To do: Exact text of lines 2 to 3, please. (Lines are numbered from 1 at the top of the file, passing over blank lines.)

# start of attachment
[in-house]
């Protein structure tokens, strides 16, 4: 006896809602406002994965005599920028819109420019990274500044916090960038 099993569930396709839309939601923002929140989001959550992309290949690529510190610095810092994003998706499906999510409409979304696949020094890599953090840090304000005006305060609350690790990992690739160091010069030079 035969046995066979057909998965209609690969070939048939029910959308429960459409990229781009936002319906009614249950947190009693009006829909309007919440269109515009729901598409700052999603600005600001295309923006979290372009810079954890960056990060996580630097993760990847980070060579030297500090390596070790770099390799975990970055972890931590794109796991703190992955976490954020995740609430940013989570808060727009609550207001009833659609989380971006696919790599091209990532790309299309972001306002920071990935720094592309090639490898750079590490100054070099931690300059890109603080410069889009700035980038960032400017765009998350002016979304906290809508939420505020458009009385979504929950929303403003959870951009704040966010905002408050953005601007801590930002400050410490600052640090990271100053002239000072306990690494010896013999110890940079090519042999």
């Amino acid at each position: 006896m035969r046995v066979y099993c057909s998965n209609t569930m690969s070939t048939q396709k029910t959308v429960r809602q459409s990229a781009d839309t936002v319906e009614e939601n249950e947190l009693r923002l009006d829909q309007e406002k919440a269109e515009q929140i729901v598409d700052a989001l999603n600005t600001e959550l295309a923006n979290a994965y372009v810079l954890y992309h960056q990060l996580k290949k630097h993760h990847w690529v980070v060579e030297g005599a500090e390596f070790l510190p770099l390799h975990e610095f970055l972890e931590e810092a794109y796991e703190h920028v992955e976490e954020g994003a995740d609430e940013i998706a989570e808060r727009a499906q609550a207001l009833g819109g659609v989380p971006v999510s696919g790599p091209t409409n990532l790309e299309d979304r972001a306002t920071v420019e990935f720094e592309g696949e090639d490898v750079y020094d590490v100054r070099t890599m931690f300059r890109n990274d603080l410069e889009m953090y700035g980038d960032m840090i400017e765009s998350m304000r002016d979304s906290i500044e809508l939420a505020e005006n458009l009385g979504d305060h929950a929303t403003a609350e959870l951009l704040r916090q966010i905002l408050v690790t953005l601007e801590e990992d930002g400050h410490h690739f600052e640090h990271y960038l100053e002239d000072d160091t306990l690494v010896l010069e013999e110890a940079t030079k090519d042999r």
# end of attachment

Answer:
């Protein structure tokens, strides 16, 4: 006896809602406002994965005599920028819109420019990274500044916090960038 099993569930396709839309939601923002929140989001959550992309290949690529510190610095810092994003998706499906999510409409979304696949020094890599953090840090304000005006305060609350690790990992690739160091010069030079 035969046995066979057909998965209609690969070939048939029910959308429960459409990229781009936002319906009614249950947190009693009006829909309007919440269109515009729901598409700052999603600005600001295309923006979290372009810079954890960056990060996580630097993760990847980070060579030297500090390596070790770099390799975990970055972890931590794109796991703190992955976490954020995740609430940013989570808060727009609550207001009833659609989380971006696919790599091209990532790309299309972001306002920071990935720094592309090639490898750079590490100054070099931690300059890109603080410069889009700035980038960032400017765009998350002016979304906290809508939420505020458009009385979504929950929303403003959870951009704040966010905002408050953005601007801590930002400050410490600052640090990271100053002239000072306990690494010896013999110890940079090519042999």
């Amino acid at each position: 006896m035969r046995v066979y099993c057909s998965n209609t569930m690969s070939t048939q396709k029910t959308v429960r809602q459409s990229a781009d839309t936002v319906e009614e939601n249950e947190l009693r923002l009006d829909q309007e406002k919440a269109e515009q929140i729901v598409d700052a989001l999603n600005t600001e959550l295309a923006n979290a994965y372009v810079l954890y992309h960056q990060l996580k290949k630097h993760h990847w690529v980070v060579e030297g005599a500090e390596f070790l510190p770099l390799h975990e610095f970055l972890e931590e810092a794109y796991e703190h920028v992955e976490e954020g994003a995740d609430e940013i998706a989570e808060r727009a499906q609550a207001l009833g819109g659609v989380p971006v999510s696919g790599p091209t409409n990532l790309e299309d979304r972001a306002t920071v420019e990935f720094e592309g696949e090639d490898v750079y020094d590490v100054r070099t890599m931690f300059r890109n990274d603080l410069e889009m953090y700035g980038d960032m840090i400017e765009s998350m304000r002016d979304s906290i500044e809508l939420a505020e005006n458009l009385g979504d305060h929950a929303t403003a609350e959870l951009l704040r916090q966010i905002l408050v690790t953005l601007e801590e990992d930002g400050h410490h690739f600052e640090h990271y960038l100053e002239d000072d160091t306990l690494v010896l010069e013999e110890a940079t030079k090519d042999r």